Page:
PETA Statement: European Chemicals Agency Report
Following the release of a report today by the European Chemicals Agency (ECHA), please find below a statement from Gilly Stoddart, Science Advisor for the PETA International Science Consortium, Ltd.:
"The European chemicals legislation, meant to ensure that chemicals are tested on animals only as a last resort, has failed miserably to protect thousands of them from suffering and death.
According to a report released today by the European Chemicals Agency (ECHA), the chemicals legislation known as REACH (Registration, Evaluation, Authorisation and Restriction of Chemicals Regulation) failed to stop:
· approximately 2300 animals from having chemicals applied to their sensitive eyes or skin in new experiments since 2009, despite the fact that nonanimal methods are available, and
· another 167 experiments on animals that were completed without prior approval from ECHA and with no justification, meaning that potentially thousands of animals could have been spared.
REACH is the largest animal testing programme in the world, with upwards of 50 million animals estimated to suffer and die in experiments. But the legislation is clear: Testing on animals must be avoided whenever possible and only carried out when all other relevant and available data is exhausted.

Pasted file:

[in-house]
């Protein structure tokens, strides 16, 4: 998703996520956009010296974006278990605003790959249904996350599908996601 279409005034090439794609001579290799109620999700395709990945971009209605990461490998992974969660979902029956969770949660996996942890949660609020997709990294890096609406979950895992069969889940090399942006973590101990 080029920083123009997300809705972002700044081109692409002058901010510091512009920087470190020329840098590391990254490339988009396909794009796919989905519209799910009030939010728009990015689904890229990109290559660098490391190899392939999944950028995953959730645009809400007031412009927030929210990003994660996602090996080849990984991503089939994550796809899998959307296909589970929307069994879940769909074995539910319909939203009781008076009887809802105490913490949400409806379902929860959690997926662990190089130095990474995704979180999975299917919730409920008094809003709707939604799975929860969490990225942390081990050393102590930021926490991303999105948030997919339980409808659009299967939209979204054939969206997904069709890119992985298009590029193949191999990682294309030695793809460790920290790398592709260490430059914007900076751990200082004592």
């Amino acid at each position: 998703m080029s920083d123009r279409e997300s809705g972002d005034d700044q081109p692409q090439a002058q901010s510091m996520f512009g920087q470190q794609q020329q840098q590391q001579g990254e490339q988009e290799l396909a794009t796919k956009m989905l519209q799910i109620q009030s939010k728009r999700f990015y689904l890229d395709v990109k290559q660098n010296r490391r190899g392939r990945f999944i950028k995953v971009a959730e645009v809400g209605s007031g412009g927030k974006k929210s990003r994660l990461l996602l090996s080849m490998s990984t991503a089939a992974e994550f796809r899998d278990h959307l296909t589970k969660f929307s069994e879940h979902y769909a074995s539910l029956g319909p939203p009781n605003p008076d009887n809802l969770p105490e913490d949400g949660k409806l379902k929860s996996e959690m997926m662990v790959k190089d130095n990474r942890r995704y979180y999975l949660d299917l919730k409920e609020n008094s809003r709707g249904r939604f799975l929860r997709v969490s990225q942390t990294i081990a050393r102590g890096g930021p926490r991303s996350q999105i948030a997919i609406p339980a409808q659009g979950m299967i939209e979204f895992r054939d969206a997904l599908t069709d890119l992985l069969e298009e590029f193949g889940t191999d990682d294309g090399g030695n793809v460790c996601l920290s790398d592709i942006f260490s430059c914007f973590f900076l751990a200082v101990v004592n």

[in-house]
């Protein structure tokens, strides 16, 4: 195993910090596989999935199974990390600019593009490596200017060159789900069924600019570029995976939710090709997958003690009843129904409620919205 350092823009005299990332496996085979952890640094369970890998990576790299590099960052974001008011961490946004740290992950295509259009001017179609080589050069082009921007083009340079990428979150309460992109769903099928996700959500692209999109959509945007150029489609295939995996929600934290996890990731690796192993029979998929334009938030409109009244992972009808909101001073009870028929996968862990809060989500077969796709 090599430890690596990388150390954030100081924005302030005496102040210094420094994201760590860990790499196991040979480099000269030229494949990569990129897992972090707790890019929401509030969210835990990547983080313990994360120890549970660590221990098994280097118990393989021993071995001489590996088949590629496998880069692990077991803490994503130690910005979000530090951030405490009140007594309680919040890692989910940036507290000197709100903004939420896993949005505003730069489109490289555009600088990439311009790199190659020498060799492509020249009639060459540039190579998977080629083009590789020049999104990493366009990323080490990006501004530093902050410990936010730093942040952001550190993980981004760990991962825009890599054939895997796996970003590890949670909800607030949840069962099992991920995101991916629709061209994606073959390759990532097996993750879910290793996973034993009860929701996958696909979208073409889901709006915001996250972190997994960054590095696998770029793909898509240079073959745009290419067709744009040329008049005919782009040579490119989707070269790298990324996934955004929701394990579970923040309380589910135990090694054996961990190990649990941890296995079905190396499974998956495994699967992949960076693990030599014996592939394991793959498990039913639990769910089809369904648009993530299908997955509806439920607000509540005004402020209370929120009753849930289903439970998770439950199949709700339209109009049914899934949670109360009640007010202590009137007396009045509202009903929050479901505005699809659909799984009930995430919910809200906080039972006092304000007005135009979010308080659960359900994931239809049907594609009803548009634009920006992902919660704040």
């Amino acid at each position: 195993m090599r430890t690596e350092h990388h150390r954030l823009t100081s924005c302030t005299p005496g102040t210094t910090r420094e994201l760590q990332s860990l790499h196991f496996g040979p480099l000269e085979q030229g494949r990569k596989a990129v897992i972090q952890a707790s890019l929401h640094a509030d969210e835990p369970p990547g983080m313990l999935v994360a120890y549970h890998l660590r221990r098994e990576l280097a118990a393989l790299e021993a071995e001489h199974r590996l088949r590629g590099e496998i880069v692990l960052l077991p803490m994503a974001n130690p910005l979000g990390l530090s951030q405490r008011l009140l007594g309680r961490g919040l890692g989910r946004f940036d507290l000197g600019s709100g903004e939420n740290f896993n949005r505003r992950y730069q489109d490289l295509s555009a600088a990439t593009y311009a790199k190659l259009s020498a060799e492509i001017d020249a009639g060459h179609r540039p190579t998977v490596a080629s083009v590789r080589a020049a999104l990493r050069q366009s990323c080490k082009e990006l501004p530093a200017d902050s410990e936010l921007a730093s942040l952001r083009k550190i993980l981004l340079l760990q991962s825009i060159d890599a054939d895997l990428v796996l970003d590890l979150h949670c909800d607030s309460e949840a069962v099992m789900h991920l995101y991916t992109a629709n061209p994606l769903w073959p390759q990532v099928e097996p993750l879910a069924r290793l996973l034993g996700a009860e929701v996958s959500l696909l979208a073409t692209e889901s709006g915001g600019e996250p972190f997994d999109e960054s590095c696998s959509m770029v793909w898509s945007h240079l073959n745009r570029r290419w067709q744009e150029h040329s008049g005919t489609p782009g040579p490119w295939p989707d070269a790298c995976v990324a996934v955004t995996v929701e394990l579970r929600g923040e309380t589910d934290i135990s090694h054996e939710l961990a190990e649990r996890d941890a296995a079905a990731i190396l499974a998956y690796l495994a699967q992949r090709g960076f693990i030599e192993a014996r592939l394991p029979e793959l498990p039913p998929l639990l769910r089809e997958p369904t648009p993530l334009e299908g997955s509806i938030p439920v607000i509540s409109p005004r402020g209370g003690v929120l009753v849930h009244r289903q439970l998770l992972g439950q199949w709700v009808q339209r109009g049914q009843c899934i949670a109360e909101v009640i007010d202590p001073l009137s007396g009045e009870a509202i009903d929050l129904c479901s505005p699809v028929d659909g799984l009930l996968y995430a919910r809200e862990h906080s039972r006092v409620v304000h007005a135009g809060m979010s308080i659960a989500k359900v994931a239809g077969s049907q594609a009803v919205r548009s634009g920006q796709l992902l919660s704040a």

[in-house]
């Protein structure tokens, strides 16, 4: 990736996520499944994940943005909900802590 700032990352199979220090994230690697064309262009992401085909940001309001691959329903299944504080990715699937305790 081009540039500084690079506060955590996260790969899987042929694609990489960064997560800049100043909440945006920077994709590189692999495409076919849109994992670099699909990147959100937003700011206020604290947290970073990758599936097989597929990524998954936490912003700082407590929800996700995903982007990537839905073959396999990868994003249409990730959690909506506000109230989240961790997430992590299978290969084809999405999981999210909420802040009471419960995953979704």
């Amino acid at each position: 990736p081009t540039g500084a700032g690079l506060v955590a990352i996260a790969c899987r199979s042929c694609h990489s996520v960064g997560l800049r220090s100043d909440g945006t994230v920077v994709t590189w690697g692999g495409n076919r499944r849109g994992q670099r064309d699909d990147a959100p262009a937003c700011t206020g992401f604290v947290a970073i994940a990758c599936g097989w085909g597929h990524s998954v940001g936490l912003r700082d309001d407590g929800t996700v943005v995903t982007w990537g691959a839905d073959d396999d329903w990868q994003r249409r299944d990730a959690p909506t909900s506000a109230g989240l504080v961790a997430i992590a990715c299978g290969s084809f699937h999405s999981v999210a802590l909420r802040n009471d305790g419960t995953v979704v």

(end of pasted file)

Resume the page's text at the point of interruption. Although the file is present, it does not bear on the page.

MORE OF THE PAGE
That is not happening. The PETA International Science Consortium, Ltd., is greatly disappointed that ECHA continues to fail to minimise animal use.
While we commend the efforts of many companies to reduce animal testing, it is scandalous that ECHA has not compelled all companies to avoid animal tests wherever possible, and some companies continue to test on animals when it can be avoided. It is unconscionable that animals are dying as a result of bureaucratic indifference, and the PETA International Science Consortium, Ltd., calls upon ECHA and the European Commission to take immediate and decisive action to reduce the disastrous toll this programme is taking on animals.
The European Ombudsman is currently considering a complaint submitted by the People for the Ethical Treatment of Animals UK in July 2012, alleging that ECHA is failing to ensure that animal testing is conducted only as a "last resort", as stated in the REACH regulation. This complaint is partially supported with evidence from the 2011 report, "The Use of Alternatives to Testing on Animals for the REACH Regulation.""
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